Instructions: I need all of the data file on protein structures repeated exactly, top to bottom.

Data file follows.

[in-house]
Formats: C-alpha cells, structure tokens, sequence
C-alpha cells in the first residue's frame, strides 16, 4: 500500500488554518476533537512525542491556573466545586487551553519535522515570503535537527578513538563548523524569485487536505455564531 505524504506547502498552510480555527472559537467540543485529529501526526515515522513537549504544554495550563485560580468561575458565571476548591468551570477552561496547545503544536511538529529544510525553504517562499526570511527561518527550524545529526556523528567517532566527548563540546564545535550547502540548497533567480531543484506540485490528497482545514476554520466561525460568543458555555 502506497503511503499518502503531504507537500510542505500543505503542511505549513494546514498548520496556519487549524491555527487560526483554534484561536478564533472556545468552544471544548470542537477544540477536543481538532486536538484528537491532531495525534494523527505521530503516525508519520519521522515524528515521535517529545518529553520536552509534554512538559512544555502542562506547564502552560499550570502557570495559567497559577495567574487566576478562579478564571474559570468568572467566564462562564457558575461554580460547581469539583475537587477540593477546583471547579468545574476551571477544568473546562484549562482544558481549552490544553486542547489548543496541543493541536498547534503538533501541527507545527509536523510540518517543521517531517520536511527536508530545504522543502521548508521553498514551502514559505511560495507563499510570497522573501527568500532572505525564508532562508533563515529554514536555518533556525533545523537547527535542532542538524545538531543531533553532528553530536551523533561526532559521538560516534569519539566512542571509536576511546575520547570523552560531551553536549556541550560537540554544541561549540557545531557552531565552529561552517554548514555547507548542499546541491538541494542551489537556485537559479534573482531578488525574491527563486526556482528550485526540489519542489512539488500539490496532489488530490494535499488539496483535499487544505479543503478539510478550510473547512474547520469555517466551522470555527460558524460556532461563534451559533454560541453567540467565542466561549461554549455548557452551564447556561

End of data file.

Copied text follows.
[in-house]
Formats: C-alpha cells, structure tokens, sequence
C-alpha cells in the first residue's frame, strides 16, 4: 500500500488554518476533537512525542491556573466545586487551553519535522515570503535537527578513538563548523524569485487536505455564531 505524504506547502498552510480555527472559537467540543485529529501526526515515522513537549504544554495550563485560580468561575458565571476548591468551570477552561496547545503544536511538529529544510525553504517562499526570511527561518527550524545529526556523528567517532566527548563540546564545535550547502540548497533567480531543484506540485490528497482545514476554520466561525460568543458555555 502506497503511503499518502503531504507537500510542505500543505503542511505549513494546514498548520496556519487549524491555527487560526483554534484561536478564533472556545468552544471544548470542537477544540477536543481538532486536538484528537491532531495525534494523527505521530503516525508519520519521522515524528515521535517529545518529553520536552509534554512538559512544555502542562506547564502552560499550570502557570495559567497559577495567574487566576478562579478564571474559570468568572467566564462562564457558575461554580460547581469539583475537587477540593477546583471547579468545574476551571477544568473546562484549562482544558481549552490544553486542547489548543496541543493541536498547534503538533501541527507545527509536523510540518517543521517531517520536511527536508530545504522543502521548508521553498514551502514559505511560495507563499510570497522573501527568500532572505525564508532562508533563515529554514536555518533556525533545523537547527535542532542538524545538531543531533553532528553530536551523533561526532559521538560516534569519539566512542571509536576511546575520547570523552560531551553536549556541550560537540554544541561549540557545531557552531565552529561552517554548514555547507548542499546541491538541494542551489537556485537559479534573482531578488525574491527563486526556482528550485526540489519542489512539488500539490496532489488530490494535499488539496483535499487544505479543503478539510478550510473547512474547520469555517466551522470555527460558524460556532461563534451559533454560541453567540467565542466561549461554549455548557452551564447556561